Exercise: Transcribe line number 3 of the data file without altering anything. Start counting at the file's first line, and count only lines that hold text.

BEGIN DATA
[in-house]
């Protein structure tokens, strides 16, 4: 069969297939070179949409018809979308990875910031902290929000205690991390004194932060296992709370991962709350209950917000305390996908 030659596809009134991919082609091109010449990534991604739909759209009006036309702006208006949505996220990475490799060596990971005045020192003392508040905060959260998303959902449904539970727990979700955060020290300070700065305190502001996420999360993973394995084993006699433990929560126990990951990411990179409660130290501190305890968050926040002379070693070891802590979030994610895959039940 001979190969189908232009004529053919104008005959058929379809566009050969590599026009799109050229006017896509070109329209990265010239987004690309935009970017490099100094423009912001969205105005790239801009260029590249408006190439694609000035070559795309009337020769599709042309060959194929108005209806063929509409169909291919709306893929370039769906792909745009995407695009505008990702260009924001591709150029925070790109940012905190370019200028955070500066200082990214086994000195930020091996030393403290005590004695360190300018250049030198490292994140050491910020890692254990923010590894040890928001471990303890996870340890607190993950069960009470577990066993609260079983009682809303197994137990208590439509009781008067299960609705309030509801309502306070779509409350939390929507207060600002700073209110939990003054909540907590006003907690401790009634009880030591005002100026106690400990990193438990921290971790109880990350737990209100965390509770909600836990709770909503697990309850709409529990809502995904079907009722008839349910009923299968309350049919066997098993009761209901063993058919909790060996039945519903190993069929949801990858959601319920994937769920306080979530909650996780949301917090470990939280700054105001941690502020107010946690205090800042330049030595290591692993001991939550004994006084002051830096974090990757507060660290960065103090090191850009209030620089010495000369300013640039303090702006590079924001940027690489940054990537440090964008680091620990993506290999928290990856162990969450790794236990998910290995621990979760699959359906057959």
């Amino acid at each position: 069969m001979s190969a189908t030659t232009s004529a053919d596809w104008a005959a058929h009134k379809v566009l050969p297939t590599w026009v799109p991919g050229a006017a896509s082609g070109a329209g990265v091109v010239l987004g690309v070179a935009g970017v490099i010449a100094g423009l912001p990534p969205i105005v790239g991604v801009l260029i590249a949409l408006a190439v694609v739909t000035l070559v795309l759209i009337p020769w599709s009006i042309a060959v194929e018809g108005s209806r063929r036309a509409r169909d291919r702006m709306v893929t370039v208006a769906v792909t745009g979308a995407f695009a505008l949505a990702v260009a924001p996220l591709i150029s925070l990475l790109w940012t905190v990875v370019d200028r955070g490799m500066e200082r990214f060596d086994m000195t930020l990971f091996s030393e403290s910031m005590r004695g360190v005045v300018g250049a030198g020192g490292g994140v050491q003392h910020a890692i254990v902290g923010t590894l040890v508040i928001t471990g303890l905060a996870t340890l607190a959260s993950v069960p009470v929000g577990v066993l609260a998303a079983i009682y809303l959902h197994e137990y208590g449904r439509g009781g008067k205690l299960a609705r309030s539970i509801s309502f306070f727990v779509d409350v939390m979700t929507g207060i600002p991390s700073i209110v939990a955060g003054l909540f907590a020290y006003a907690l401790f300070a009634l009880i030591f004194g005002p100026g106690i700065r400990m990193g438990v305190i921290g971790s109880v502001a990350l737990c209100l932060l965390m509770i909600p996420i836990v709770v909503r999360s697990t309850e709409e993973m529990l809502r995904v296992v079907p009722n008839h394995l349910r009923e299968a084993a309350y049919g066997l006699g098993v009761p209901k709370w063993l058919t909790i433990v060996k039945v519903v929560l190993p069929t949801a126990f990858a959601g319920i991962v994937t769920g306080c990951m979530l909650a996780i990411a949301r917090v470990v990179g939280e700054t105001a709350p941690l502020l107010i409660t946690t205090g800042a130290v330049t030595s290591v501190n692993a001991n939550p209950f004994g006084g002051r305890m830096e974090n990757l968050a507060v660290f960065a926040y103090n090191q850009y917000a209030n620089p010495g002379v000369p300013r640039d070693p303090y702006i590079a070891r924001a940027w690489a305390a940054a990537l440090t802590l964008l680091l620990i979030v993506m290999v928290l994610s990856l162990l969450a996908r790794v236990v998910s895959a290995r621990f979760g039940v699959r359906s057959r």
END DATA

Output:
């Amino acid at each position: 069969m001979s190969a189908t030659t232009s004529a053919d596809w104008a005959a058929h009134k379809v566009l050969p297939t590599w026009v799109p991919g050229a006017a896509s082609g070109a329209g990265v091109v010239l987004g690309v070179a935009g970017v490099i010449a100094g423009l912001p990534p969205i105005v790239g991604v801009l260029i590249a949409l408006a190439v694609v739909t000035l070559v795309l759209i009337p020769w599709s009006i042309a060959v194929e018809g108005s209806r063929r036309a509409r169909d291919r702006m709306v893929t370039v208006a769906v792909t745009g979308a995407f695009a505008l949505a990702v260009a924001p996220l591709i150029s925070l990475l790109w940012t905190v990875v370019d200028r955070g490799m500066e200082r990214f060596d086994m000195t930020l990971f091996s030393e403290s910031m005590r004695g360190v005045v300018g250049a030198g020192g490292g994140v050491q003392h910020a890692i254990v902290g923010t590894l040890v508040i928001t471990g303890l905060a996870t340890l607190a959260s993950v069960p009470v929000g577990v066993l609260a998303a079983i009682y809303l959902h197994e137990y208590g449904r439509g009781g008067k205690l299960a609705r309030s539970i509801s309502f306070f727990v779509d409350v939390m979700t929507g207060i600002p991390s700073i209110v939990a955060g003054l909540f907590a020290y006003a907690l401790f300070a009634l009880i030591f004194g005002p100026g106690i700065r400990m990193g438990v305190i921290g971790s109880v502001a990350l737990c209100l932060l965390m509770i909600p996420i836990v709770v909503r999360s697990t309850e709409e993973m529990l809502r995904v296992v079907p009722n008839h394995l349910r009923e299968a084993a309350y049919g066997l006699g098993v009761p209901k709370w063993l058919t909790i433990v060996k039945v519903v929560l190993p069929t949801a126990f990858a959601g319920i991962v994937t769920g306080c990951m979530l909650a996780i990411a949301r917090v470990v990179g939280e700054t105001a709350p941690l502020l107010i409660t946690t205090g800042a130290v330049t030595s290591v501190n692993a001991n939550p209950f004994g006084g002051r305890m830096e974090n990757l968050a507060v660290f960065a926040y103090n090191q850009y917000a209030n620089p010495g002379v000369p300013r640039d070693p303090y702006i590079a070891r924001a940027w690489a305390a940054a990537l440090t802590l964008l680091l620990i979030v993506m290999v928290l994610s990856l162990l969450a996908r790794v236990v998910s895959a290995r621990f979760g039940v699959r359906s057959r």